According to the HTTP Archive, the average web page is now more than 1 megabyte (MB) in size. As Strangeloop president Joshua Bixby detailed in this post for GigaOM, this will have negative effects on both site owners and mobile internet users.
Showing 8% growth in just four months, the HTTP Archive's web stats showed an average page size of 1042 kilobytes as of May 1, 2012. At current growth rates, the average page will hit 2 MB by 2015.
Large page sizes are bad news for everyone, especially mobile internet users. With data at a premium, users could be hit with severe roaming charges for what amounts to routine internet use. Even for those who avoid roaming, stingy data caps threaten to further hamper mobile performance as users suffer with slow mobile sites.
The trend has a disproportionately negative affect on mobile performance, as outlined in the graph below:
Bloated pages cost site owners too. Bigger pages hurt website speed, and when people visit slow sites, they spend less, view fewer pages, click fewer ads, and spend less time on site.
Though the two main culprits for this growth are images and third-party scripts (analytics, ads, social sharing buttons), the data points to two larger trends at play: users’ insatiable desire for richer content, and site owners’ widget-happy attempts to monetize their pages.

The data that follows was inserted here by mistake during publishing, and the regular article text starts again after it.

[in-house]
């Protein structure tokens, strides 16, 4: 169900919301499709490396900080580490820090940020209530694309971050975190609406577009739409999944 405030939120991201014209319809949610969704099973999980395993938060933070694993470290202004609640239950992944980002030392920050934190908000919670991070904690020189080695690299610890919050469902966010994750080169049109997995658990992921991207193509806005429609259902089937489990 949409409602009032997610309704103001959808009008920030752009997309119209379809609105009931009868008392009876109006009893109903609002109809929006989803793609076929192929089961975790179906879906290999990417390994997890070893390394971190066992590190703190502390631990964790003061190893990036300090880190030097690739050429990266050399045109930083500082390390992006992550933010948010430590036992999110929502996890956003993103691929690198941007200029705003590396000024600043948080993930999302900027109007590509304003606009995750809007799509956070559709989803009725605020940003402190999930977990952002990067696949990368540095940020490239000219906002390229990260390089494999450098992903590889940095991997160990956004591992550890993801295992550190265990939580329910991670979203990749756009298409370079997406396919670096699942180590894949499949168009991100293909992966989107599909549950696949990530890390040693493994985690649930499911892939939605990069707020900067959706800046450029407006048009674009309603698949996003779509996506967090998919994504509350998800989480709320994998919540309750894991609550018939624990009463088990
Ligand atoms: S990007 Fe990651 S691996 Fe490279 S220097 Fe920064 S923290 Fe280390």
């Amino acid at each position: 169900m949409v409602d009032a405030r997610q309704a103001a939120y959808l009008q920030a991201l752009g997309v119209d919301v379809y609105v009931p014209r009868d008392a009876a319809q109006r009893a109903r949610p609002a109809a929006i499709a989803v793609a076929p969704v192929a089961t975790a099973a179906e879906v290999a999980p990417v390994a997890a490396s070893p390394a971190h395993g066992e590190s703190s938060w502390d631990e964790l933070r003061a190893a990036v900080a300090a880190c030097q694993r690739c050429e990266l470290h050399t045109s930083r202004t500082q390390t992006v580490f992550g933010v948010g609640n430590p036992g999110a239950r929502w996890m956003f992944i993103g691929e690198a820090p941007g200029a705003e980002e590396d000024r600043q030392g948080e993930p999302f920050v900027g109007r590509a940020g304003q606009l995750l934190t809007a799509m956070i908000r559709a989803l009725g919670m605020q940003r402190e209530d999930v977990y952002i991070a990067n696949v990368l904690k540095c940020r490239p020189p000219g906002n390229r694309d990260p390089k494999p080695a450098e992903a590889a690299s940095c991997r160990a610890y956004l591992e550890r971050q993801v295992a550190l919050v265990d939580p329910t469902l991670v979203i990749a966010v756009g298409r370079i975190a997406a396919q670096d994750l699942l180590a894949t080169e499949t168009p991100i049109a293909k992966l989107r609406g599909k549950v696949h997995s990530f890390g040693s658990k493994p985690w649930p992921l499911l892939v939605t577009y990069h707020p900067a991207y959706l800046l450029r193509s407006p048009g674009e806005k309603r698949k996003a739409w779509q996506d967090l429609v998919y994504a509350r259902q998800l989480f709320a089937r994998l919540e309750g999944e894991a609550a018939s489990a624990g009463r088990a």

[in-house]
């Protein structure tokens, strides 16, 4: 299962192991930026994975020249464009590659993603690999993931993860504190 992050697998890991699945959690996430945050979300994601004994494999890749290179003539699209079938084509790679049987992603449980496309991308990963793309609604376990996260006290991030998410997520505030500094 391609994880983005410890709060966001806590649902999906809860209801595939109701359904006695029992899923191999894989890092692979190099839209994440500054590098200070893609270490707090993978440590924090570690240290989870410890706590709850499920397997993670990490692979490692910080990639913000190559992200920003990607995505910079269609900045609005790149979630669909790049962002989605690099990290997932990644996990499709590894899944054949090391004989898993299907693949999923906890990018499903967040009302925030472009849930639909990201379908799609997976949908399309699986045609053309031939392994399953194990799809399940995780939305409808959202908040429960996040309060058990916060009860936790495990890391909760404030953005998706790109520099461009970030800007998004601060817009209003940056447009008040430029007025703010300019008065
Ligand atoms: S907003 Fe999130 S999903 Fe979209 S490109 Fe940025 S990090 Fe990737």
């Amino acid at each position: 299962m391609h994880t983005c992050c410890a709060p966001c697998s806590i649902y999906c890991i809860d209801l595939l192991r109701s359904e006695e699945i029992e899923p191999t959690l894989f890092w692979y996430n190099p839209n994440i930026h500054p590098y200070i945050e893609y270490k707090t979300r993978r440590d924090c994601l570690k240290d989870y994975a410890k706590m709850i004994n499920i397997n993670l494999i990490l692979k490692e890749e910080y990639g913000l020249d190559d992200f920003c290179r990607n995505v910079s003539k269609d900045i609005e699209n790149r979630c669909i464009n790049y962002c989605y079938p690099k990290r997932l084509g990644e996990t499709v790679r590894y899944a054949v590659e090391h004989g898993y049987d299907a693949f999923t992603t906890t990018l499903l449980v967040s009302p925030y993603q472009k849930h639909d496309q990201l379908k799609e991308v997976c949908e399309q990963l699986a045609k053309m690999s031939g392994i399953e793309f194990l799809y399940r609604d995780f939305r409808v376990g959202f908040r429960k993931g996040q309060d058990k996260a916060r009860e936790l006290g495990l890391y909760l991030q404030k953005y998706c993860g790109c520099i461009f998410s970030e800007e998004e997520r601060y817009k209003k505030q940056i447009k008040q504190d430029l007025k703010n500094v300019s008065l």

Here's how Strangeloop helps you regain control over out-of-control third-party scripts...
The question is, since these slow-loading scripts are controlled by third parties, how can site owners prevent them from adding critical seconds to their page load times?
This feature – called Third-Party Timing and SLAs – allows site owners to create automated service level agreements (SLAs) that allot a maximum wait time for each third-party script on a page. If the script has not loaded within this time frame, it's deferred until after the page renders, or else it is cancelled altogether. This eliminates delays and page timeouts caused by poorly optimized third-party scripts.
Many script libraries aren't needed until after a page has finished rendering. Downloading and parsing these scripts can safely be deferred until after the onload event. Our development team has identified a number of script libraries that can be deferred safely until after the rest of the page has rendered.
This feature is fully customizable. You have complete control over the settings for each third-party script -- from the amount of time to allow each individual script to load to the decision as to whether or not to cancel the script completely if it fails to load within the designated time. Once you've set your third-party controls, our automated solutions manage your scripts in real time. You can adjust your settings at any time.
Whether cancelled or deferred, Third-Party Timing and SLAs prevents unoptimized scripts from needlessly holding up the initial rendering of important page elements.
In the web performance industry, the dynamic between front-end optimization and content delivery networks is seldom discussed. To shed more light on the topic, Strangeloop president Joshua Bixby addressed the 2012 Content Delivery Summit with a presentation on the performance benefits of combining CDN and FEO solutions.
If you've ever looked for hard data on this topic, these slides are a must-see. Joshua outlines a case study in which the acceleration gains achieved through a CDN were enhanced by adding FEO, with clear improvements in conversion rates, cart size, and overall sales: